The buzz about another possible bailout of Fannie Mae and Freddie Mac doesn't make any sense, says Dick Bove. Here's why.» Read More
WASHINGTON, Jan 7- The Federal Housing Administration will reduce annual mortgage insurance premiums by 0.5 percentage point to 0.85 percent from 1.35 percent, the White House said on Wednesday. In a statement, the White House said the move was part of President Obama' s efforts "to expand responsible lending to creditworthy borrowers." The administration also...
Getting a mortgage in the U.S. may be easier than many borrowers think, according to a survey released Monday by Wells Fargo.
In the complaint, Pershing Square alleged that Treasury illegally seized tens of billions of dollars in Fannie and Freddie profits.
The FHFA filed 18 lawsuits against Goldman and other banks in 2011 over about $200 billion in mortgage-backed securities that later went sour.
Some of Friday's midday movers:
In some ways, David Brat is Larry Kudlow's kinda guy. But, not in all ways. Here's Larry's take on the guy who upset Eric Cantor in the GOP primary.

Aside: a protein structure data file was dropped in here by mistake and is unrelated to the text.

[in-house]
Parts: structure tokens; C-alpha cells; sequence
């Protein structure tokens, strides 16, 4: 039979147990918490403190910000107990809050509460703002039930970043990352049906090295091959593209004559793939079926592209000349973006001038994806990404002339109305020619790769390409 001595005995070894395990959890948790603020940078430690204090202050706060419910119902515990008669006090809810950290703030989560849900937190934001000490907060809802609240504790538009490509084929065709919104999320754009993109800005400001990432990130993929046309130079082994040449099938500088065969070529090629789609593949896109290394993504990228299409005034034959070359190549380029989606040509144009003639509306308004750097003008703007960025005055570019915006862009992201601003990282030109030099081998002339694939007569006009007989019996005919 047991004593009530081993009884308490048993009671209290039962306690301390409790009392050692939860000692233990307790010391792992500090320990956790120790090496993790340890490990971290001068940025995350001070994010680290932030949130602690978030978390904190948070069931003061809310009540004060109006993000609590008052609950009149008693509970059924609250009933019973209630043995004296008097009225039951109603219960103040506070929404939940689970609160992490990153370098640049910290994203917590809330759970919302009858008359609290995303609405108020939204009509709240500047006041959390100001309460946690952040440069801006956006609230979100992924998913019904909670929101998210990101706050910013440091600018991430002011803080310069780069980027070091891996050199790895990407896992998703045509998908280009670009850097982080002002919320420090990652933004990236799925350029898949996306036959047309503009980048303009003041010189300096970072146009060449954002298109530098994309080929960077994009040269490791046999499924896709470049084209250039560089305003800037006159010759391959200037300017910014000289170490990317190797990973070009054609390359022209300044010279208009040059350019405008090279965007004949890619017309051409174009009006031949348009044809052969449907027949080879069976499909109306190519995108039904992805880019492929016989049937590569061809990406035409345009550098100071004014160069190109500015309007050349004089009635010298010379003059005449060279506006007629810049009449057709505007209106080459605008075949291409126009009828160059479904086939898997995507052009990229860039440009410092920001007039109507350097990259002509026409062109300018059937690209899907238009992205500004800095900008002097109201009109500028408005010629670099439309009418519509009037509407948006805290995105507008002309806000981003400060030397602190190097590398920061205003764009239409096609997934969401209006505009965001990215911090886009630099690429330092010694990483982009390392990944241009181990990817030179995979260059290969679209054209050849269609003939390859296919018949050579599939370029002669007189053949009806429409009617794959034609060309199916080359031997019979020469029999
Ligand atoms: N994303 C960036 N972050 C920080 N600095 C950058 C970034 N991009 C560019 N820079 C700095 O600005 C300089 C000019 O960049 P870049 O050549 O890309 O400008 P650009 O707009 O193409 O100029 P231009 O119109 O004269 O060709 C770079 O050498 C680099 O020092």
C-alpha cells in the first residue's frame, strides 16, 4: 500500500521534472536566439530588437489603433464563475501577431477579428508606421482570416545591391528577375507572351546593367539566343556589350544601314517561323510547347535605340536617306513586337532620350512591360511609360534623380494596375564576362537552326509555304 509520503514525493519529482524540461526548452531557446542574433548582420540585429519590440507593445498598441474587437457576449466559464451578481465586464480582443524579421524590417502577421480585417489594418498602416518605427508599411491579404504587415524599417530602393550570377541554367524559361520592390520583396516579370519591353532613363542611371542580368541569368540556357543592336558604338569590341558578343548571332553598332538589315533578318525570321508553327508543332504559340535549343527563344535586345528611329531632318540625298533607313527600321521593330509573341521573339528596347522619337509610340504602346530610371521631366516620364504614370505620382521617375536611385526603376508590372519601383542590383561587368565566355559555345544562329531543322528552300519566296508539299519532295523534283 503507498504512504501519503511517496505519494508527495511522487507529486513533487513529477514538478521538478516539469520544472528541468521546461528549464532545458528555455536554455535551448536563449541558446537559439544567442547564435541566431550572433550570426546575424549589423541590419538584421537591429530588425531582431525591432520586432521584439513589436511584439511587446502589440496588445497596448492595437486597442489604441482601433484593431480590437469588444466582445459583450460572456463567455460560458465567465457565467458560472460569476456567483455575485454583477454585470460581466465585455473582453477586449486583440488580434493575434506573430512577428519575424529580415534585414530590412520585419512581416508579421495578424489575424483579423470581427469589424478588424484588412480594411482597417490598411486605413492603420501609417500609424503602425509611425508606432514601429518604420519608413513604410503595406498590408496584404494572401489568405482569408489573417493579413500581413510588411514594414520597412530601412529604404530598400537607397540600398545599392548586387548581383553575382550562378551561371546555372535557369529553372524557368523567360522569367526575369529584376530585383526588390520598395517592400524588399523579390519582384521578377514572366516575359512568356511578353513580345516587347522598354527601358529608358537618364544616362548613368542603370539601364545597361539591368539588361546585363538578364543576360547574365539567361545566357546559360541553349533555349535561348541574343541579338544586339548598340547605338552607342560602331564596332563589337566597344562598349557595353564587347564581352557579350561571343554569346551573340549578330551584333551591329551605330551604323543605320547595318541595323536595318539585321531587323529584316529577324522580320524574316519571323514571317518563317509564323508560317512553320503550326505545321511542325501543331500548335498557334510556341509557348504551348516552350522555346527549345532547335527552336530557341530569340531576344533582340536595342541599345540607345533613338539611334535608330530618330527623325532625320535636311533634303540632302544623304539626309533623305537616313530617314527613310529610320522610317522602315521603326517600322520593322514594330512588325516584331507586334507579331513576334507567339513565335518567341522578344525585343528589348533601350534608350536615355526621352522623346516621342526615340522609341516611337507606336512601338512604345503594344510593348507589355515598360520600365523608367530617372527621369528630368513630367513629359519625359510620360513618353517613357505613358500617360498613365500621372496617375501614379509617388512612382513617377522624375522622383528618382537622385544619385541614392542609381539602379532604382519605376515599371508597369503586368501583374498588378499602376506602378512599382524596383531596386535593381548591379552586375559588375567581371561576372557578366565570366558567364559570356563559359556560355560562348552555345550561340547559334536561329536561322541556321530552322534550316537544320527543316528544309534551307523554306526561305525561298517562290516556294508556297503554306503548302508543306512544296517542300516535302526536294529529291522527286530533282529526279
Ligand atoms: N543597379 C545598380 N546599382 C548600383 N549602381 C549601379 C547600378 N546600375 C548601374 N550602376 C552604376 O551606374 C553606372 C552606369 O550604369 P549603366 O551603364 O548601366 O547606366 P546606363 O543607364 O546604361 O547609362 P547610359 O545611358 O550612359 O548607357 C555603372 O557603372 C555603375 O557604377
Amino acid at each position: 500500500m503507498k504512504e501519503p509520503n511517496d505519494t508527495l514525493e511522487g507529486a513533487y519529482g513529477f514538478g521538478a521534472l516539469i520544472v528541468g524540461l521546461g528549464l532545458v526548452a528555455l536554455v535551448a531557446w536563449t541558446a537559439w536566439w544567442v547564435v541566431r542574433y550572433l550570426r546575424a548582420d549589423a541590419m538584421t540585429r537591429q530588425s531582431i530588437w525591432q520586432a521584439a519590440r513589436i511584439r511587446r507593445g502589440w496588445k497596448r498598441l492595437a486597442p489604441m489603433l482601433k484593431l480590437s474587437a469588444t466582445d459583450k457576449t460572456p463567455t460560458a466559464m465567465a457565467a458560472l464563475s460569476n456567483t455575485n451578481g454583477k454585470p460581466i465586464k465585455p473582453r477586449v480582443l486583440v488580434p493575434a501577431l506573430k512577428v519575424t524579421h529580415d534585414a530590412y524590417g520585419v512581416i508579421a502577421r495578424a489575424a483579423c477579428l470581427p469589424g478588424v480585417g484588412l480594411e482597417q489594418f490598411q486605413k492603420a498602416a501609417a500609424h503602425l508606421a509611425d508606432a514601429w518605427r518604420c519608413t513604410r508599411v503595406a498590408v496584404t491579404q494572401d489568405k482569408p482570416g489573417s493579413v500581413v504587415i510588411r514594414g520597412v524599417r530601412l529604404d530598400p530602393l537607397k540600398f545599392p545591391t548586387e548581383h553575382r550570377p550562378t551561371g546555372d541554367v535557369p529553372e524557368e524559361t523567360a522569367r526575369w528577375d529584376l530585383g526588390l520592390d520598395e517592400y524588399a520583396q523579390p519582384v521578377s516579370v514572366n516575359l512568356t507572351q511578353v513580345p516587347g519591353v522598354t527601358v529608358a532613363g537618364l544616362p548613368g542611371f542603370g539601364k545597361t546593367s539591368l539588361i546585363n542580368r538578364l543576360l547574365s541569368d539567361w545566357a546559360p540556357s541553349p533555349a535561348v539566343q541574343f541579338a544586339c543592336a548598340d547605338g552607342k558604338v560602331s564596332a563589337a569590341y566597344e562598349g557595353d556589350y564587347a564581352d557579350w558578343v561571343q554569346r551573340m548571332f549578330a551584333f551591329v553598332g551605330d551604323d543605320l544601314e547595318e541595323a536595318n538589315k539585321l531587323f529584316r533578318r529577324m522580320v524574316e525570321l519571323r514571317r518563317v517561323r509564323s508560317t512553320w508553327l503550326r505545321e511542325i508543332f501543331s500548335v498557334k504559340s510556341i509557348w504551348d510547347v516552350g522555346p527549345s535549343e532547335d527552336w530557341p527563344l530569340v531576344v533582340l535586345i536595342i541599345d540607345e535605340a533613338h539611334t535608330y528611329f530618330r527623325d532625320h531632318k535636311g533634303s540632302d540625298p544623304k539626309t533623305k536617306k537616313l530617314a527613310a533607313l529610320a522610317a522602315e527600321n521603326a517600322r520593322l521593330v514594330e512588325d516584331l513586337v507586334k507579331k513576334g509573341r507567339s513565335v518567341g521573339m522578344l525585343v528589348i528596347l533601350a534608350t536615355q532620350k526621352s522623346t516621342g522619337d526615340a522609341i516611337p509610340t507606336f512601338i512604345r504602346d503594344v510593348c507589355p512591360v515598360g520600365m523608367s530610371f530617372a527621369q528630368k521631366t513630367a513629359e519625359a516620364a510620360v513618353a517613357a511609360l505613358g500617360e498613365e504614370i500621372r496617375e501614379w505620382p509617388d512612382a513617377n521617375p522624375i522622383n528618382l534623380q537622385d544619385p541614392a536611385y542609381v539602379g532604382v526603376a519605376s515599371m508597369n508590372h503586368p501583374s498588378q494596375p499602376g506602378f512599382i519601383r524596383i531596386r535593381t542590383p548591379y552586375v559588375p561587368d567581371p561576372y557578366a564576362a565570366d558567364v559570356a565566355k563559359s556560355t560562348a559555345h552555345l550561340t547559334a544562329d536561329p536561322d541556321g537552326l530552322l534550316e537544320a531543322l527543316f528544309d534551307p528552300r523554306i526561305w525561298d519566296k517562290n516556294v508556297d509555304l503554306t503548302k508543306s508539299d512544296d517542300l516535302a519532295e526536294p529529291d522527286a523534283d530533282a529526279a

There is something seriously wrong with bank regulation and litigation in the US today, says bank analyst Dick Bove.
Take a look at some of Tuesday's midday movers:
The Massachusetts attorney general has sued Fannie Mae and Freddie Mac over alleged refusal to engage in foreclosure buyback programs.
A fully private mortgage-finance system is the best way to fairly price mortgage-credit risks, says NYU Stern professor Lawrence White.
Home prices are moving so far, so fast, that at least 1,000 local housing markets have hit all-time price highs.
Younger renters consider down payment and credit score to be top obstacles to getting a mortgage, according to a Fannie Mae survey.
The vote had been delayed in order to build support for the plan that would wind down taxpayer-owned mortgage financiers Fannie Mae and Freddie Mac.
Bill Ackman reiterated a popular hedge fund trade by recommending an investment in government-sponsored housing.
Regulations on big banks have created a vacuum into which alert entrepreneurs have established commanding positions, says bank analyst Dick Bove.
The current housing finance system is likely to be with us until after the 2014 midterm elections and probably well beyond.
Hedge funds and other groups are spreading bad information about the reform of Fannie and Freddie, says the Mortgage Bankers Association president.
Dick Bove says there are a few issues that should be addressed before we jump on Michael Lewis’s bandwagon and call the market “rigged.”
Take a look at some of Friday's midday movers:
Take a look at some of Monday's midday movers: